But there is also a bad side that worries me specially. What is, in my opinion, out or should be a downward trend in “exteriorismo”? The denaturation of the outdoor spaces. The request of reducing maintenance and cares in the outdoor spaces, the trend of reproducing outside what it works inside, the taste for the clean and shinny makes us lose a part of what an outdoor space essence should be. Precisely, we decorate the exteriors to be able to enjoy the sun, the shade, the air, and the smells… We should not and we must not design a terrace with composite decking, rattan furniture, plastic planters, artificial lawn and plants. And even if it sounds like a joke, I had many demands on that sense. I am not against these materials, far from being. In some cases are a truly progress in the industry that give us more tools to improve our designs, but we have to use them moderation and discerning. We can’t and we must not refuse natural plants. We can and we should prescribe the most adapted species, those hardy autochthon varieties but never reject them. As Beth Figueres (beloved Catalan landscape architect, but sadly passed away) used to say “vegetation is a modern tool; is not a stuffing but n eloquent language”. The vegetation connects us with nature. In an urban set of asphalt, concrete and glass the plants are essential. But the plants grow up and we have to water them, prune them, look after them, pamper them… and the plants renew their leaves and bloom, … and they “make a mess”. The clients ask us for non maintenance plants, without irrigation, evergreens, almost better if they don’t flower or have no fragrance (we can always use air freshener…). And thanks God that does not exist. A similar thing happens with timber, tropical or autochthon, and the composite decking or WPC. It shouldn’t be an issue in using tropical decking if they are certificated. WPC timber is not strictly synthetic as approximately 70% of their composition comes from recycled timber. The issue here is another one. All materials can be great if they are used correctly. If we prefer to use WPC timber in a garden or plastic planters, we should compensate it with a beautiful planting design.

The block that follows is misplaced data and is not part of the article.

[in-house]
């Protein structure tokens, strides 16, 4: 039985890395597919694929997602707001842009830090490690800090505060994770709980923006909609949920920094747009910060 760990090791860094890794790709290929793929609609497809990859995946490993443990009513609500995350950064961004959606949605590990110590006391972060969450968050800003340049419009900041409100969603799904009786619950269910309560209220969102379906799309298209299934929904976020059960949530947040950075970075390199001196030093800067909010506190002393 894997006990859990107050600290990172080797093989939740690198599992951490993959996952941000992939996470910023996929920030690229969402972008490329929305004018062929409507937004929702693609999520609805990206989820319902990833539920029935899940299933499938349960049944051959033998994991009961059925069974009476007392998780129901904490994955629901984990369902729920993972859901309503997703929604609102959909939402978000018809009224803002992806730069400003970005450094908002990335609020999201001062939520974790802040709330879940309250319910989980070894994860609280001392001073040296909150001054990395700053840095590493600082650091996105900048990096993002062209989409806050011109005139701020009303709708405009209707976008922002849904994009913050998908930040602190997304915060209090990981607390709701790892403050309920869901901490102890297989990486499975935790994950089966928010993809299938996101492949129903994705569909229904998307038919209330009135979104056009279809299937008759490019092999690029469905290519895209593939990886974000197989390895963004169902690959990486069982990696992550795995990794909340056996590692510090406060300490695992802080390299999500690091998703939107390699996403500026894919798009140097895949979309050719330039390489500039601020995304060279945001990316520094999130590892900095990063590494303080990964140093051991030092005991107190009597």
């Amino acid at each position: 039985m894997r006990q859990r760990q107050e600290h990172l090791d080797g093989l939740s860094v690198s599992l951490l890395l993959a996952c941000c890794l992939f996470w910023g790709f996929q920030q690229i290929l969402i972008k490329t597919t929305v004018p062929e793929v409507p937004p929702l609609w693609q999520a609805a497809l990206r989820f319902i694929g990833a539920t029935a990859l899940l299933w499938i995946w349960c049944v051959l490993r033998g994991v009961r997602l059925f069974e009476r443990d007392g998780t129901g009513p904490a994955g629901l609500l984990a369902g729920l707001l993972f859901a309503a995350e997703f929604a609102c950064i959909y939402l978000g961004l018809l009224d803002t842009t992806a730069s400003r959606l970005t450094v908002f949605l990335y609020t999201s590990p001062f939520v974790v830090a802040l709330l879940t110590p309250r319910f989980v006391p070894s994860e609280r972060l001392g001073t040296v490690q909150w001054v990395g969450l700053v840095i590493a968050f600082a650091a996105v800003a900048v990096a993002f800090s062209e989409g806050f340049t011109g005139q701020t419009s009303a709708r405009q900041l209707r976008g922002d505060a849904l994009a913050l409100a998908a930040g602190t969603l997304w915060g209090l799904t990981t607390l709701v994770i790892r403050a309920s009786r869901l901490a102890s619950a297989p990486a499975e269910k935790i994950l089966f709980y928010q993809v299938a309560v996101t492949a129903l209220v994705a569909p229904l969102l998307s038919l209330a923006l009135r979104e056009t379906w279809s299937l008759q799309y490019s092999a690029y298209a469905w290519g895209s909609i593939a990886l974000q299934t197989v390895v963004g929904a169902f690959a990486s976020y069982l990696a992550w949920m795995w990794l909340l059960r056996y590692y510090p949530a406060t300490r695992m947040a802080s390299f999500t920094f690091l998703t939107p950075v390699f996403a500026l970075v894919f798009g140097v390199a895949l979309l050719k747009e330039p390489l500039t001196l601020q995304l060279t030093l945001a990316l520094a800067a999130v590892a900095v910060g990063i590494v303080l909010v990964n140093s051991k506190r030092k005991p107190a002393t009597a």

Many years ago, I was visiting a furniture manufacturer in Holland and I noticed that there were some wooden tables being stocked outside. I obviously asked the MD of the company about them and his answer was that those tables were being prepared to send to UK. They wouldn’t conceive the idea of using a brand new table in their porches and gardens. The tables would stay there until the timber had the right silver matt colour and then cleaned and shipped to UK. This is culture about garden.
A few months ago, we changed the plythene planters of a terrace that were all scratched and faded. We could not explain what happened. Later we found out that the client had been cleaning and brushing them at least once a week. The terrace or the garden doesn’t have to be a hospital bathroom. There’s no need for all to be clean, spotless or sterilized. They don’t have to have perfect details, you can see the nails and the natural cracks of the timber. There will be leaves and flowers on the floor. That is what plants do: produce flowers and leaves, and change depending on the season. We shouldn’t reject the seasonal planting even if we have to replace them every season.
The outdoor spaces must be dynamic and above all, alive.